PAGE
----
Hoag’s Cardiac Team Sets a ‘Higher Bar’

Constantly striving to improve patient outcomes, Hoag sets new standards in cardiac care

When the rest of the nation’s hospitals set out to treat heart attack patients in 90 minutes, Hoag made its goal 60 minutes and has met it with an average time of 58 minutes for the past two years.

Hoag’s Jeffrey M. Carlton Heart & Vascular Institute sets a high standard for clinical accuracy, patient safety and patient satisfaction. This drive goes hand in hand with clinical innovation and introducing new treatment approaches and technology. For years, Hoag has been a leader in firsts, such as the first center in the nation to offer the state-of-the-art Allan & Sandy Fainbarg Electrophysiology Cath Lab Suite, and the Nancy & Bill Thompson Heart Valve Center, the first dedicated heart valve center on the West Coast.

So, it is no surprise that this innovation and dedication to patient care has yielded several accolades and awards, including one of the Top 50 Cardiovascular Hospitals in the Nation, awarded by IBM Watson Health and a “High Performing” accolade from U.S. News & World Report for a variety of cardiac care offerings.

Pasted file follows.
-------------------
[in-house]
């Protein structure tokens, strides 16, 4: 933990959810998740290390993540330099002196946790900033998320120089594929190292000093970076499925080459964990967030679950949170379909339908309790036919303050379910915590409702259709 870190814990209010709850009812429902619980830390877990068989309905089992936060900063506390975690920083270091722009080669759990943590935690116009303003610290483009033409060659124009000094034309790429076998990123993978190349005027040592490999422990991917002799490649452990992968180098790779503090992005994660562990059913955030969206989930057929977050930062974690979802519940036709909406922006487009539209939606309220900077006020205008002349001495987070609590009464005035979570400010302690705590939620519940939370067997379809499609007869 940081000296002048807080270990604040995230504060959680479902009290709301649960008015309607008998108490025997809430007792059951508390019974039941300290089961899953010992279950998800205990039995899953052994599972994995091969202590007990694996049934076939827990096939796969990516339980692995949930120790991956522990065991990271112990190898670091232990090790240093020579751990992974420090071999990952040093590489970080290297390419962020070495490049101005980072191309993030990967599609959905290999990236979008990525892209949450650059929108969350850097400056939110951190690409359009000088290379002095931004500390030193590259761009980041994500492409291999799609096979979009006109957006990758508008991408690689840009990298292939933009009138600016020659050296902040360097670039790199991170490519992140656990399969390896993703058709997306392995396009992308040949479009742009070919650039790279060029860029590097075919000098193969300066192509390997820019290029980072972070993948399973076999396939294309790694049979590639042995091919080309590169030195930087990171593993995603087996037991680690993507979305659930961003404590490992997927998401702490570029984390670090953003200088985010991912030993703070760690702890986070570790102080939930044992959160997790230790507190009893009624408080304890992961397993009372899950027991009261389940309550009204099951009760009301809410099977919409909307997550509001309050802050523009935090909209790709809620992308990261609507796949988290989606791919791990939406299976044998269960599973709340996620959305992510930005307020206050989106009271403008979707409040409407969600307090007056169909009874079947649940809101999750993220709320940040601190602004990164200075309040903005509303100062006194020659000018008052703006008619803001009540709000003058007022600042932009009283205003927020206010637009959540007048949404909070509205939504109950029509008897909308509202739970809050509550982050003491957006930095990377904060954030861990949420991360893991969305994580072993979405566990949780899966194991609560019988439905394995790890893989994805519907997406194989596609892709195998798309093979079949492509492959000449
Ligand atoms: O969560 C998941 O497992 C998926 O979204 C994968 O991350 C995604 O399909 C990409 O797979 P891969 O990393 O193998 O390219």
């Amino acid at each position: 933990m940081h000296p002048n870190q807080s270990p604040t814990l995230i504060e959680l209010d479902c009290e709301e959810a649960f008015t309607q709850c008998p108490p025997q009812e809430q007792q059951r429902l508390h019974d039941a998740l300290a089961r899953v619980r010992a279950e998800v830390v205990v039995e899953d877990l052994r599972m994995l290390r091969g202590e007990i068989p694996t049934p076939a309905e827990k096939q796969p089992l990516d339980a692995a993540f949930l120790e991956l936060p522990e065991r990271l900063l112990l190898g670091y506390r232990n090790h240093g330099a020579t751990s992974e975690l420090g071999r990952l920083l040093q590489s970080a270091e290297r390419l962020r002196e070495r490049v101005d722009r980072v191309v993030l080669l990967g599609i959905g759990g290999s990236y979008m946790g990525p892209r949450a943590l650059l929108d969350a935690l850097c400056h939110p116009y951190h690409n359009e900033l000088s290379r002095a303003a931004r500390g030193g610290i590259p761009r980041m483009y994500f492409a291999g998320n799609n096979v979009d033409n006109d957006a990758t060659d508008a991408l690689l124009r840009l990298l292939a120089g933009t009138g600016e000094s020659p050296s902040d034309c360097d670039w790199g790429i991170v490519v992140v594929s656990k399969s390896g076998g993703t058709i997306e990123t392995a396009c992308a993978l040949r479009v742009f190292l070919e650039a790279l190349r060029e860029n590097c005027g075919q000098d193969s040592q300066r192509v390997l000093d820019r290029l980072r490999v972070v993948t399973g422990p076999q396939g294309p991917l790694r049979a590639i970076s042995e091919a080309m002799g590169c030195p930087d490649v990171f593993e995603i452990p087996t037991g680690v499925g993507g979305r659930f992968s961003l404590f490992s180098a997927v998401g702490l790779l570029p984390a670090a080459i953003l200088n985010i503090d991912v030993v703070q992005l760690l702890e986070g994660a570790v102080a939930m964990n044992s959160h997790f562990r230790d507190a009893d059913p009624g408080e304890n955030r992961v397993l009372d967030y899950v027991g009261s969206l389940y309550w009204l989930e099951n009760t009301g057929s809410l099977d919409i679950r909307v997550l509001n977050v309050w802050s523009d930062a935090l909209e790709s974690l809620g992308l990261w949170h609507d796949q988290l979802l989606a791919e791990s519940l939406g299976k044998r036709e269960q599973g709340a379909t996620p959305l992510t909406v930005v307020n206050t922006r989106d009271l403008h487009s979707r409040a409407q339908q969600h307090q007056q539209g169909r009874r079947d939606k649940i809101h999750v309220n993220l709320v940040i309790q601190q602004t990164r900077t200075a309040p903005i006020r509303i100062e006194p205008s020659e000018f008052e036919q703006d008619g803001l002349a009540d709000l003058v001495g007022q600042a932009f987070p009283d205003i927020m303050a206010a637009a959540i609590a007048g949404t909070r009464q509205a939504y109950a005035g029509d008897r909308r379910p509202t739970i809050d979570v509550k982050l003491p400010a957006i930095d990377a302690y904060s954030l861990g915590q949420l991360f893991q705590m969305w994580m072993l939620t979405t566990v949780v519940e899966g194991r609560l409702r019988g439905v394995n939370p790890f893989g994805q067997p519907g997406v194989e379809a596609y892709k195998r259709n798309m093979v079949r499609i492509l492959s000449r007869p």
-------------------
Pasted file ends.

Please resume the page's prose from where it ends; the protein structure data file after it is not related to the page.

“We set a higher bar for ourselves, and we achieve it,” said interventional cardiologist Richard Haskell, M.D. “We are committed to treating patients well and quickly.”

From emergency care for a heart attack to scheduled cardiac management, Hoag leads in coronary artery disease treatment. One of the approaches that Hoag uses to improve patient outcomes and satisfaction is radial artery access for angioplasty, or stent placement, in which an interventional cardiologist restores the heart’s blood flow through a thin tube placed in the wrist.

Traditionally, interventional cardiologists perform angioplasties, or stent placements, by accessing an artery in the leg, making for a more uncomfortable recovery.

“Following a traditional leg entry, a clinician needs to compress the artery for a period of time. The patient then needs to stay overnight and remain flat for several hours,” said Mahmoud Eslami, M.D., an interventional cardiologist. “Through the wrist, patients can sit up right away and may go home the same day.”

Research shows 97 percent of patients prefer the wrist approach for stent placement, over the leg approach, for these reasons.

“We’re able to get patients back to their normal lives more quickly,” Dr. Haskell said. “The idea is to make life easier for the patient. Sometimes that requires a learning curve on our part.”

That “learning curve” means continuously staying current on new equipment and new procedures proven to improve recovery time or reduce risk. Physicians who have done well for decades using the traditional procedure are not typically known for their eagerness to try something new. But at Hoag, a spirit of patient-centered innovation pushes the cardiac team forward.

“Our goal is really to put the patient first,” Dr. Haskell said. “If something is better for the patient that is what we commit ourselves to do.”